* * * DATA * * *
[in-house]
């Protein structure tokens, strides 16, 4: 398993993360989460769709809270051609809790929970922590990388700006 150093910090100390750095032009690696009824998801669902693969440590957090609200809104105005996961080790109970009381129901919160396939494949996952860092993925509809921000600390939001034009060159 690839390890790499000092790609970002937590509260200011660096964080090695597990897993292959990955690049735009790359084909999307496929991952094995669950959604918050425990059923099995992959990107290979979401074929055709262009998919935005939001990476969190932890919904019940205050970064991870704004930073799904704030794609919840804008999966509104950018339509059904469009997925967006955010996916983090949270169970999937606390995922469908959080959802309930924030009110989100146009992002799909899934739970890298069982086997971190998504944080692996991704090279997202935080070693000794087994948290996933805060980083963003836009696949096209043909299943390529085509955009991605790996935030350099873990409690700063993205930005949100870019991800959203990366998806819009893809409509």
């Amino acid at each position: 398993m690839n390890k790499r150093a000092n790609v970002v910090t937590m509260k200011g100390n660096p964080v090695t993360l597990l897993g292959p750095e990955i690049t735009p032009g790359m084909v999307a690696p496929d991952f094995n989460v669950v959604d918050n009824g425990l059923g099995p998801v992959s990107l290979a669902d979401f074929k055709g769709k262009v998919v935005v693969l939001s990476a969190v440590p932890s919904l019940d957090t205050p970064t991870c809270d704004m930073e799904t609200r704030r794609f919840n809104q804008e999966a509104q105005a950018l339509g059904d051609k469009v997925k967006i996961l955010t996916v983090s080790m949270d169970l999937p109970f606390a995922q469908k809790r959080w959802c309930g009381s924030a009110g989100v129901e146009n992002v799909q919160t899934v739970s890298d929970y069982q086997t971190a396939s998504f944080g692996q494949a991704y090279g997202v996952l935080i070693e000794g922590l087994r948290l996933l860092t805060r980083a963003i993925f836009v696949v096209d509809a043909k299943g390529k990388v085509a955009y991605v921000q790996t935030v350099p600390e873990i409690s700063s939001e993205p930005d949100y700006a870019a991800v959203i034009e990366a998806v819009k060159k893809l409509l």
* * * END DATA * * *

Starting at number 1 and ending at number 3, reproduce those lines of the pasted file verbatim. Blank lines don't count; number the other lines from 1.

[in-house]
């Protein structure tokens, strides 16, 4: 398993993360989460769709809270051609809790929970922590990388700006 150093910090100390750095032009690696009824998801669902693969440590957090609200809104105005996961080790109970009381129901919160396939494949996952860092993925509809921000600390939001034009060159 690839390890790499000092790609970002937590509260200011660096964080090695597990897993292959990955690049735009790359084909999307496929991952094995669950959604918050425990059923099995992959990107290979979401074929055709262009998919935005939001990476969190932890919904019940205050970064991870704004930073799904704030794609919840804008999966509104950018339509059904469009997925967006955010996916983090949270169970999937606390995922469908959080959802309930924030009110989100146009992002799909899934739970890298069982086997971190998504944080692996991704090279997202935080070693000794087994948290996933805060980083963003836009696949096209043909299943390529085509955009991605790996935030350099873990409690700063993205930005949100870019991800959203990366998806819009893809409509």
């Amino acid at each position: 398993m690839n390890k790499r150093a000092n790609v970002v910090t937590m509260k200011g100390n660096p964080v090695t993360l597990l897993g292959p750095e990955i690049t735009p032009g790359m084909v999307a690696p496929d991952f094995n989460v669950v959604d918050n009824g425990l059923g099995p998801v992959s990107l290979a669902d979401f074929k055709g769709k262009v998919v935005v693969l939001s990476a969190v440590p932890s919904l019940d957090t205050p970064t991870c809270d704004m930073e799904t609200r704030r794609f919840n809104q804008e999966a509104q105005a950018l339509g059904d051609k469009v997925k967006i996961l955010t996916v983090s080790m949270d169970l999937p109970f606390a995922q469908k809790r959080w959802c309930g009381s924030a009110g989100v129901e146009n992002v799909q919160t899934v739970s890298d929970y069982q086997t971190a396939s998504f944080g692996q494949a991704y090279g997202v996952l935080i070693e000794g922590l087994r948290l996933l860092t805060r980083a963003i993925f836009v696949v096209d509809a043909k299943g390529k990388v085509a955009y991605v921000q790996t935030v350099p600390e873990i409690s700063s939001e993205p930005d949100y700006a870019a991800v959203i034009e990366a998806v819009k060159k893809l409509l």